• Eat Healthily
    Eat more iron and magnesium rich foods as a deficiency in either one can make you feel drained. For iron eat spinach and beans; for magnesium, nuts such as cashews and almonds. Eggs are good for protein and are a good source of B vitamins that help turn your food into energy. Eat fruits that are high in vitamin C, like oranges, strawberries, pineapples and kiwis, as they help body fat to be used as energy.
  • Stay Hydrated
    Drink lot’s of water. Dehydration makes it difficult for us to focus and concentrate. Being hydrated helps reduce drowsiness.
  • Know When You Are Tired And Act Accordingly
    Probably the most important point of all. Most of us don’t realise when we are tired and get frustrated when we can’t do more. Coffee (caffeine) only masks the tiredness. And it does so at the expense of your body’s ability to sleep and recover, eventually leading to you become dependent on caffeine to stay awake and then wondering why you can’t sleep when you go to bed at night; all whilst during the day thinking that something is wrong with you when you feel tired.

This is why I lost it with my team lead. There was no consideration for the long term health of our team. I knew that I was tired and couldn’t allow anyone to risk my health over an arbitrary deadline which could have been handled better with proper planning.

In Summary

Although it was a stressful time, I’m glad that we went through it. It showed me that by being consistent I was able to handle a difficult situation without having to resort to a substance to make me feel that I could make it through.

I even helped some people to at least abstain from caffeine for a while and a few said that they felt better and had better sleep then they’ve had in a long time.

And the ace in the hole was that my team lead now considers how we are coping with our current workloads, and although they are still heavy, we now plan how we can spread the load to get things done.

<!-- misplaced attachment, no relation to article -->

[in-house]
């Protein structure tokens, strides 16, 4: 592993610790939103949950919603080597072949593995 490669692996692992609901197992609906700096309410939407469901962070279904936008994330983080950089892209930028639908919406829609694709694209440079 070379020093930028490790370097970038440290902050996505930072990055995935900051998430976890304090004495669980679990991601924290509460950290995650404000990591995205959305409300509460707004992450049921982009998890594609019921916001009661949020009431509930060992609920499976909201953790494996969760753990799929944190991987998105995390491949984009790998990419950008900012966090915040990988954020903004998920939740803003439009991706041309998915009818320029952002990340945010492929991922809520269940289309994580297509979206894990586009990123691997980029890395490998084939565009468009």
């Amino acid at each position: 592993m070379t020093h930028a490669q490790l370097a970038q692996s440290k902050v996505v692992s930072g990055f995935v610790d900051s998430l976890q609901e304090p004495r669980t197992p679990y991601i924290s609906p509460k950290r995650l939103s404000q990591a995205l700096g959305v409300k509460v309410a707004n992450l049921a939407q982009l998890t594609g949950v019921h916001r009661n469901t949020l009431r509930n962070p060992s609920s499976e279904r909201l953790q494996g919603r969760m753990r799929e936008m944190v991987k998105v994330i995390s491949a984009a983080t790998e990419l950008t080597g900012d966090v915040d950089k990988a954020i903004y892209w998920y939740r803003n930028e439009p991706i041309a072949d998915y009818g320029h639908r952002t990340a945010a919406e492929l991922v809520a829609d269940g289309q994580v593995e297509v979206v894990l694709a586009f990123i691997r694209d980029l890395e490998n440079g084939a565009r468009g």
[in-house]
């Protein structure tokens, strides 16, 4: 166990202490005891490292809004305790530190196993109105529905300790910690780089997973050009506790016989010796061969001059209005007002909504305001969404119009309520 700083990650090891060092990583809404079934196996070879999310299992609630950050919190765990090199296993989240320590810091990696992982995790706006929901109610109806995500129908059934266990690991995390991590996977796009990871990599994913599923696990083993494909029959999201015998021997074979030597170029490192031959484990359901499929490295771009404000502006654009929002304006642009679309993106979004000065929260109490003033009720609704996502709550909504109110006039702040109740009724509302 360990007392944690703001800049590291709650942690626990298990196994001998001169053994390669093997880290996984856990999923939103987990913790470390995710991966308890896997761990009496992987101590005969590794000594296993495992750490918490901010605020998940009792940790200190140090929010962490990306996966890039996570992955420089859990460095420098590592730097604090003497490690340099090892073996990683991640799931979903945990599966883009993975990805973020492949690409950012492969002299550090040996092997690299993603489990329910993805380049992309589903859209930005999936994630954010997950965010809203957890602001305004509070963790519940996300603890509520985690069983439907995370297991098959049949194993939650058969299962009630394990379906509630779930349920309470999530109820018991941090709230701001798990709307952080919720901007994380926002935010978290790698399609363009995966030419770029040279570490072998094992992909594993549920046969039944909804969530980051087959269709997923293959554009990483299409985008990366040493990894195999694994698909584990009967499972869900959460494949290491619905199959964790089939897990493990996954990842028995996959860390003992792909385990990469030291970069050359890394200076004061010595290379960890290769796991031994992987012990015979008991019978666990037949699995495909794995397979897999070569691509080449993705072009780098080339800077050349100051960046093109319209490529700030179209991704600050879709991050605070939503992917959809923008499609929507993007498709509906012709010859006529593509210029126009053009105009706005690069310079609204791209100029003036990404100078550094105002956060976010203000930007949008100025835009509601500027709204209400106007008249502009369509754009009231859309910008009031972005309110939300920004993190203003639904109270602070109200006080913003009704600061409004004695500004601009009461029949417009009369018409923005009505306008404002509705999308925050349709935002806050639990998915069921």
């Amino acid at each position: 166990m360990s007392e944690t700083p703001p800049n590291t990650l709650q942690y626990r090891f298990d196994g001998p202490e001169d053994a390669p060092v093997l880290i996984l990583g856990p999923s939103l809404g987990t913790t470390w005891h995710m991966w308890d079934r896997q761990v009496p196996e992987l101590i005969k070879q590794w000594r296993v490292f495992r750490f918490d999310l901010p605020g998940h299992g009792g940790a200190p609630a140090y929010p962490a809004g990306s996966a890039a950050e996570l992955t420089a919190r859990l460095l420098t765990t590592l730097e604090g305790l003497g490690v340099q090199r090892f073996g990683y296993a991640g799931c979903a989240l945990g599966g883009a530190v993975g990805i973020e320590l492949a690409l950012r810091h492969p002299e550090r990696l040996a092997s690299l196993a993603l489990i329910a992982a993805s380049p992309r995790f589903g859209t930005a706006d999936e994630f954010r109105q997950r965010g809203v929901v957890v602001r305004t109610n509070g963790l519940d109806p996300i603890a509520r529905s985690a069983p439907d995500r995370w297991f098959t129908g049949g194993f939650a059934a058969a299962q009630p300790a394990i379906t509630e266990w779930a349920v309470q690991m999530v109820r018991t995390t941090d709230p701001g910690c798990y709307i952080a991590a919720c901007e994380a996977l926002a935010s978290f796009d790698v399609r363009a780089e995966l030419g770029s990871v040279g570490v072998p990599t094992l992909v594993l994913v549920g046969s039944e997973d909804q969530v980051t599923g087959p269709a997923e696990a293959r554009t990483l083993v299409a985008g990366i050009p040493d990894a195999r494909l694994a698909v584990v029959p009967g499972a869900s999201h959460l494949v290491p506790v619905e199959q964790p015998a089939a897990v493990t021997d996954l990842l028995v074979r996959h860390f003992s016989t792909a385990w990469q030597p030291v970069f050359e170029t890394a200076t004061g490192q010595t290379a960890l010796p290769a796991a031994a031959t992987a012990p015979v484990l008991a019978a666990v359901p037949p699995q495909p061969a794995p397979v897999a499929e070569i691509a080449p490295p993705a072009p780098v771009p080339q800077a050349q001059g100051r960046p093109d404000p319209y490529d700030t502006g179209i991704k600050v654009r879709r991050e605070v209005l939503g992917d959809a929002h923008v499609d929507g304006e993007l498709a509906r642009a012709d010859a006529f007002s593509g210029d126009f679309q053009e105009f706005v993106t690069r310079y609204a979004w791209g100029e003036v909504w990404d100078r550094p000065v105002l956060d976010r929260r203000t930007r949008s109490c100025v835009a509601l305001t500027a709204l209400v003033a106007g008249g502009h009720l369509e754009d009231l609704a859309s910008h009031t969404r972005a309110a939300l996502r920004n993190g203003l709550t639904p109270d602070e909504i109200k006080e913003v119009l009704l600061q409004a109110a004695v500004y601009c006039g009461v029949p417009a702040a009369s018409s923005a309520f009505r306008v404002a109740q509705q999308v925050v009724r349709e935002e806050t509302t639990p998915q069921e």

If you’re thinking about giving up caffeine (or want to reduce the amount you consume) then print out the following points to help remind you of what to do when the withdrawal symptoms kick in:

  • Avoid Caffeine
  • Eat Healthily
  • Stay Hydrated
  • Know when you are tired
  • Get better quality sleep

Afterword

Since that period at work, the team has their ups and downs but generally we work better together, or perhaps we have more patience and understanding when dealing with each other.

During these difficult times, I think it would be best if we each showed more patience and understanding towards other people.

A kind word or even a smile goes a long way these days.

Categories
Caffeine Side Effects

How the Media Gets It Wrong About Coffee

How the Media Gets It Wrong About Coffee

The Media and Uncommon Sense

I watched a short documentary about coffee the other day (17 September, 2019 https://www.bbc.com/reel/video/p07nkgsb/how-the-world-came-to-run-on-coffee ) which I thought would be in a similar line of thought as an article that I wrote a few months ago, What The Top Coffee Bean Producers Don’t Want You To Know.

Unfortunately it turned it to be a puff piece, celebrating the rise in coffee’s popularity across the world, especially in Asia. Although I have nothing against coffee itself, what struck me was the constant reinforcement of the idea that coffee fuels your brain to get things done.

Frustrated at the blatant misrepresentation of the effects that coffee has on our bodies, I decided to do my bit, however small, to redress the balance.

How the Media Gets It Wrong About Coffee
Photo by Fernando Hernandez @_ferh97 on Unsplash, Baja California, Ensenada, Mexico, flat screen television on top of desk

The Coffee and Productivity Myth

Conventional wisdom states that if you have to stay awake and be alert, few things work better than coffee.